Email: suvi.rautio(at)

Unioninkatu 35; Room 215
P.O. Box 18
FI-00014  University of Helsinki

Suvi Rautio is a social and cultural anthropologist specialising on China. Her PhD thesis, The Jade Emperor’s Last Taste of Water: An ethnography on the making of a village in China (University of Helsinki, 2019), draws on her ethnography in a Dong ethnic minority village in Southwest China to reveal the incongruences and layers of social difference that characterise rural China today.

Suvi’s postdoctoral project, Mao Zedong’s Ousted Class:
Recollections and transmission of historical violence amongst China’s intellectual classes takes on a multi-faceted approach to research to contribute to scholarly discussions on transmissions of memory and loss in contemporary Chinese history. Narrated through the recollected biographies of family members that belonged to a community of the intellectual class in one of the top universities of Beijing during the Maoist era (1949-1976), ‘Mao Zedong’s Ousted Class’ probes into how shared memory and personal experiences are transmitted and mediated to reveal the breaks in collective amnesia.

Suvi Rautio received her BA in Psychology and Sociology at the University of Glasgow in 2007 and MSc in Sociology at the London School of Economics and Political Science in 2010. She has spent most of her life in Beijing and in between her university degrees she worked in the communication sector in Chinese and transnational environmental organisations in Beijing.

Patricia Scalco, Ph.D.

E-mail: patricia.scalco(at)

Unioninkatu 40; Room A 138
P.O. Box 24
FI-00014  University of Helsinki

Patricia D. Scalco is a social anthropologist and a postdoctoral researcher within the Trade, Transit and Travel project under the Academy of Finland. She earned her PhD from the University of Manchester and her doctoral research, currently being transformed into a monograph, explored the role of sexual moralities in the delineation of private and public spaces in contemporary Istanbul. Under the TTT project, she will further explore constructions of space and place in the area of the Grand Bazaar, in Istanbul.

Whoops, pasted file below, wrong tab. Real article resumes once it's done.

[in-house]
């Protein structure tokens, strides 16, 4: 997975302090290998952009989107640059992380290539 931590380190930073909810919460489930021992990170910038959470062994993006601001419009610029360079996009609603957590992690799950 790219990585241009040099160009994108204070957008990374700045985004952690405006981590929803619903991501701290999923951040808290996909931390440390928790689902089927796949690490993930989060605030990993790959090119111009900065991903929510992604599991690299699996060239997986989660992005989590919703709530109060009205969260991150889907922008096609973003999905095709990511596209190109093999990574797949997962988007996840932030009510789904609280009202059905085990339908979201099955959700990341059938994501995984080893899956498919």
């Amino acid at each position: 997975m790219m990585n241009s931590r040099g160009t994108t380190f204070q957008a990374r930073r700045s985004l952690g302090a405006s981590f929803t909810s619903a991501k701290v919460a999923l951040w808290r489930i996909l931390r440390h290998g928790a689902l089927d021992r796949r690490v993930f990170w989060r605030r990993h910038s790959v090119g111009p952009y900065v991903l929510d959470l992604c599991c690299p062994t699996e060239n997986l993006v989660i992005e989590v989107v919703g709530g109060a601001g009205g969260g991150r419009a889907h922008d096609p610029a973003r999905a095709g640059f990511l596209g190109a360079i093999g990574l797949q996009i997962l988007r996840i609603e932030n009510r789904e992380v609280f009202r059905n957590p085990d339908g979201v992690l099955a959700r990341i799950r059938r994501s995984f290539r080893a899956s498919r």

Patricia has lived and conducted extensive fieldwork in Istanbul since 2006, earning her MA in Social Anthropology from Yeditepe University. She is an Early Career Researcher member of the Editorial Board of the Sociological Review and a fellow at the Netherlands Institute of Turkey. A dual citizen of Brazil and Italy, Patricia holds a degree in Law and is affiliated with the Brazilian Bar Association.

Tuomas Tammisto, Ph.D.

Email: tuomas.tammisto(at)

Snellmaninkatu 14 C
P. O. Box 54
FI-00014 University of Helsinki
tel +358 45 630 1938

Tuomas Tammisto is a socio-cultural anthropologist specializing in environmental issues, political ecology and Papua New Guinea. In his PhD earned form the University of Helsinki, Tammisto looked at how the Mengen people in the rural Pomio District of Papua New Guinea engaged in swidden horticulture, logging, wage labour on plantations and community conservation. Tammisto conducted postdoctoral research on the relationship between the commodification of nature and state formation on so called frontier areas in the project New Regimes of Commodification and State Formation on the Resource Frontier of Southeast Asia (2018–2021) examining how the expansion of oil palm plantations in Pomio is linked to different processes of state formation, territorialization and value creation. In his current research project Roads, natural resources and spatialized power, Tammisto examines how local people, international consultants and extractive companies engage in state-formation through road projects in Papua New Guinea.

Tammisto is currently the editor-in-chief of Suomen antropologi: The Journal of Finnish Anthropological Society together with Heikki Wilenius. Tammisto is the co-editor of the volumes Ympäristö ja kulttuuri (2012) and Valtion antropologiaa (2021), Finnish language works on environmental and political anthropology.

Keywords: agriculture, class, environment, infrastructure, place and space, kinship, land use, natural resources, political ecology, political economy, production, state formation, value


Pekka Tuominen, Ph.D.